While many of Wall Street’s major firms are maintaining their bullish year-end price targets for the S&P 500, one research firm has taken a different approach. Seaport Research Partners announced on Monday that they have revised their outlook for the large-cap benchmark in 2023, citing the ongoing impact of rising Treasury yields on risky assets.
Seaport Research Partners lowered their S&P 500 index target for the end of this year to 4,500 from 4,650, highlighting increasing volatility in financial markets as an indication of growing liquidity concerns.
According to Victor Cossel, macro strategist at Seaport Research Partners, the rising MOVE Index of U.S. Treasury Volatility and the DXY Index of relative Dollar crosses both point to a risk-off environment, signaling tightening liquidity conditions.
As evidence of these concerns, the ICE BofA MOVE Index, which measures fixed-income volatility, reached a reading of 130.69 on Monday, marking its highest level since July 10, based on FactSet data. Additionally, the ICE U.S. Dollar Index DXY, which tracks the performance of the greenback against a basket of rivals, rose 0.3% to 103.57 on Tuesday afternoon, positioning it for one of its highest closes since June 12.
Although the CBOE Volatility Index (VIX), also known as the "fear gauge," remains relatively subdued compared to the increased volatility in bond and currency markets, Cossel and his team anticipate it will eventually catch up with other global macro volatility indicators. They predict that the current pullback for the S&P 500 will likely extend further towards the 4,200 level in the near term.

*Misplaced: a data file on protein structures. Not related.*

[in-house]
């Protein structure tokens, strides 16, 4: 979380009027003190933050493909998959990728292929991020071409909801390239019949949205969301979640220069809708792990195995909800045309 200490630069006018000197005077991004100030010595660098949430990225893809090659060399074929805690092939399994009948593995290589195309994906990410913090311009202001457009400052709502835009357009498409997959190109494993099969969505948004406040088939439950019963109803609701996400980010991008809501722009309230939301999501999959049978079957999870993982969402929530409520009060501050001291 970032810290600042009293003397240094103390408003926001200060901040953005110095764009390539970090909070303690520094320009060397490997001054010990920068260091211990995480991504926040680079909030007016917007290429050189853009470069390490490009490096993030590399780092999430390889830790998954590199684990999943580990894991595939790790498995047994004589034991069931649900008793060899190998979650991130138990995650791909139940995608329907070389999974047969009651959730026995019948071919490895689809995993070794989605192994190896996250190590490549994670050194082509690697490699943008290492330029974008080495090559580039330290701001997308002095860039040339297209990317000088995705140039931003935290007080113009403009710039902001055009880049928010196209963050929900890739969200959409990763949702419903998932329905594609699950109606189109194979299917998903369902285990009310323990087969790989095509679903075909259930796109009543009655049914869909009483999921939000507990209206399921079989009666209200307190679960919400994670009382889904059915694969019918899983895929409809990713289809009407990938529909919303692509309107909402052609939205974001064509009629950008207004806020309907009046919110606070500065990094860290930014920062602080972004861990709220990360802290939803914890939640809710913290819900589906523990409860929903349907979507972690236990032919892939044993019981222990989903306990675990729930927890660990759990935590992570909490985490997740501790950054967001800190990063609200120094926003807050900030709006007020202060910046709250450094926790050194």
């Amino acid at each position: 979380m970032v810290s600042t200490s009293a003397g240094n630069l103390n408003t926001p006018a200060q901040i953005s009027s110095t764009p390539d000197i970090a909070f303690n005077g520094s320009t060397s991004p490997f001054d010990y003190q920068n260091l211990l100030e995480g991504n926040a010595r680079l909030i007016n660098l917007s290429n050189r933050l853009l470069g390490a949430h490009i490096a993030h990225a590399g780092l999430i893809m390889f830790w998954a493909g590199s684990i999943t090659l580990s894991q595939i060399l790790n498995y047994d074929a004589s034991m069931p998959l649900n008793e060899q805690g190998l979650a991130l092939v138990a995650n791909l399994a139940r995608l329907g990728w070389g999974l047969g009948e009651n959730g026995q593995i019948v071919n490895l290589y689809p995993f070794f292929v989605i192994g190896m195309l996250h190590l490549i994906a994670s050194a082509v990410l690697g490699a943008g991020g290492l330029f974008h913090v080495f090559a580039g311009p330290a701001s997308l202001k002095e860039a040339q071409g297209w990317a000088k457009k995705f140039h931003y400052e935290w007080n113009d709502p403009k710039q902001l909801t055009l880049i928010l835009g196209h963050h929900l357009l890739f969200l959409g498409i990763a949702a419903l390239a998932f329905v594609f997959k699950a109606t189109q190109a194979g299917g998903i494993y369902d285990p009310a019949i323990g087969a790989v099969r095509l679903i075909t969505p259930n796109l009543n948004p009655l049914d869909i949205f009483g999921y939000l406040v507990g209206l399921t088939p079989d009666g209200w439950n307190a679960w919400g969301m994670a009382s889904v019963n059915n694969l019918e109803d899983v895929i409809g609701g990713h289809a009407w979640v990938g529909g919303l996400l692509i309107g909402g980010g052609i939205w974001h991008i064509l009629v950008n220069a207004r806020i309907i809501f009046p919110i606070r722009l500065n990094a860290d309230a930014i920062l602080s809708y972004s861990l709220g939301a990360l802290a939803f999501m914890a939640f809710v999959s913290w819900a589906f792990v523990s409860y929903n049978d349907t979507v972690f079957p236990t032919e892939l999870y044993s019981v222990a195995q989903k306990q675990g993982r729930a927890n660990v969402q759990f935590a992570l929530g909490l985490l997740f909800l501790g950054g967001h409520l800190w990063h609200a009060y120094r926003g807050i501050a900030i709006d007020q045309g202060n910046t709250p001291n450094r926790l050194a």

As of Tuesday afternoon, the S&P 500 was trading 0.3% lower at 4,385. This places the large-cap index on track for its most significant monthly decline of 2023, as per FactSet data.
Seaport Research Partners suggests that declining inflation break-evens and rising yields indicate fiscal concerns for sovereigns, leading to higher real interest rates. Cossel warns that further tightening of real rates could pose additional risks to equities.
Note: U.S. stocks may experience a temporary bounce this week, but analysts caution that a summer selloff is only halfway through.
Rise in Treasury Yields Driven by One Factor, Says Strategist
The yield on U.S. Treasury bonds has pulled back slightly from multiyear highs but remains elevated. On Tuesday, the 10-year Treasury yield stood at 4.311%, marking its highest level since November 2007, according to Dow Jones Market Data. The 30-year Treasury yield also dipped by 3 basis points to 4.416%, having reached its highest level since 2011 in the previous session.
Simultaneously, real interest rates, which refer to yields adjusted for expected inflation, have climbed to around 2%. This marks the highest level since 2009, as reported by the Board of Governors of the Federal Reserve System.
The spike in real interest rates is a key concern for strategists because the dollar has not responded in kind. A stronger dollar would undermine the risk asset and liquidity tailwind that has supported past optimism.
Despite these developments, some analysts believe that market forces will push the Federal Reserve to adopt a more dovish stance to maintain financial stability. They anticipate potential policy intervention in the second half of 2023, which could provide support for risk assets and potentially drive equities higher by year-end.
On Tuesday, U.S. stocks experienced a decline, with the Dow Jones Industrial Average falling over 200 points (or 0.6%) to reach 34,265. The Nasdaq Composite also saw a minor drop of less than 0.1%.
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